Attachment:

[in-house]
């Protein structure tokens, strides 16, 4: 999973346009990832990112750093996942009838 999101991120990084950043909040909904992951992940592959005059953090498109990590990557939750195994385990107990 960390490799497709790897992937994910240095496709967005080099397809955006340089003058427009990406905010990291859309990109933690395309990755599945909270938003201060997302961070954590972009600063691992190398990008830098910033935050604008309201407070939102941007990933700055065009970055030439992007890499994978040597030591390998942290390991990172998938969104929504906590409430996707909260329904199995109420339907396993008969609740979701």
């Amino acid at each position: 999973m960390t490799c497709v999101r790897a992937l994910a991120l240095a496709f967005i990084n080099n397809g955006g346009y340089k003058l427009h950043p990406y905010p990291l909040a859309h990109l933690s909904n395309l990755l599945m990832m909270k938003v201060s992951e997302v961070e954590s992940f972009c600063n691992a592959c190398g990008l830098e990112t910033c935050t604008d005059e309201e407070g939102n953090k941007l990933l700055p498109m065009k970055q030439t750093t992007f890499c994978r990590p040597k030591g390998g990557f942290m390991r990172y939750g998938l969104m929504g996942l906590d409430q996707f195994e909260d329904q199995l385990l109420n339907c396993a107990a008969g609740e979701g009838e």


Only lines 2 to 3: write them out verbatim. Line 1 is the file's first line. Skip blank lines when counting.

């Protein structure tokens, strides 16, 4: 999973346009990832990112750093996942009838 999101991120990084950043909040909904992951992940592959005059953090498109990590990557939750195994385990107990 960390490799497709790897992937994910240095496709967005080099397809955006340089003058427009990406905010990291859309990109933690395309990755599945909270938003201060997302961070954590972009600063691992190398990008830098910033935050604008309201407070939102941007990933700055065009970055030439992007890499994978040597030591390998942290390991990172998938969104929504906590409430996707909260329904199995109420339907396993008969609740979701």
């Amino acid at each position: 999973m960390t490799c497709v999101r790897a992937l994910a991120l240095a496709f967005i990084n080099n397809g955006g346009y340089k003058l427009h950043p990406y905010p990291l909040a859309h990109l933690s909904n395309l990755l599945m990832m909270k938003v201060s992951e997302v961070e954590s992940f972009c600063n691992a592959c190398g990008l830098e990112t910033c935050t604008d005059e309201e407070g939102n953090k941007l990933l700055p498109m065009k970055q030439t750093t992007f890499c994978r990590p040597k030591g390998g990557f942290m390991r990172y939750g998938l969104m929504g996942l906590d409430q996707f195994e909260d329904q199995l385990l109420n339907c396993a107990a008969g609740e979701g009838e």